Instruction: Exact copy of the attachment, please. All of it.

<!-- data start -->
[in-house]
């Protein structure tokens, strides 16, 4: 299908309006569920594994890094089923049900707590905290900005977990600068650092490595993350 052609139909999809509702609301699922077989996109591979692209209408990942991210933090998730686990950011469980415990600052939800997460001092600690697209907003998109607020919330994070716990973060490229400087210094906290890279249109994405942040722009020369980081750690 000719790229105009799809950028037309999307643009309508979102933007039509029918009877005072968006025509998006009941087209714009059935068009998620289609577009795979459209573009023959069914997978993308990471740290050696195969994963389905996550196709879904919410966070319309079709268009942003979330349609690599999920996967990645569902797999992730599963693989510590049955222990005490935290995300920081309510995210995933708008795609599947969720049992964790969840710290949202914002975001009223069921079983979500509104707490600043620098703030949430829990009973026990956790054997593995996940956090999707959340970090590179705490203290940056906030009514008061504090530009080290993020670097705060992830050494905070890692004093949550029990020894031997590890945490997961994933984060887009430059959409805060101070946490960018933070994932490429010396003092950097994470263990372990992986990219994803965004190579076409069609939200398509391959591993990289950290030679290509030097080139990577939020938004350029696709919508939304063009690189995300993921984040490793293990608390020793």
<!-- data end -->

[in-house]
């Protein structure tokens, strides 16, 4: 299908309006569920594994890094089923049900707590905290900005977990600068650092490595993350 052609139909999809509702609301699922077989996109591979692209209408990942991210933090998730686990950011469980415990600052939800997460001092600690697209907003998109607020919330994070716990973060490229400087210094906290890279249109994405942040722009020369980081750690 000719790229105009799809950028037309999307643009309508979102933007039509029918009877005072968006025509998006009941087209714009059935068009998620289609577009795979459209573009023959069914997978993308990471740290050696195969994963389905996550196709879904919410966070319309079709268009942003979330349609690599999920996967990645569902797999992730599963693989510590049955222990005490935290995300920081309510995210995933708008795609599947969720049992964790969840710290949202914002975001009223069921079983979500509104707490600043620098703030949430829990009973026990956790054997593995996940956090999707959340970090590179705490203290940056906030009514008061504090530009080290993020670097705060992830050494905070890692004093949550029990020894031997590890945490997961994933984060887009430059959409805060101070946490960018933070994932490429010396003092950097994470263990372990992986990219994803965004190579076409069609939200398509391959591993990289950290030679290509030097080139990577939020938004350029696709919508939304063009690189995300993921984040490793293990608390020793």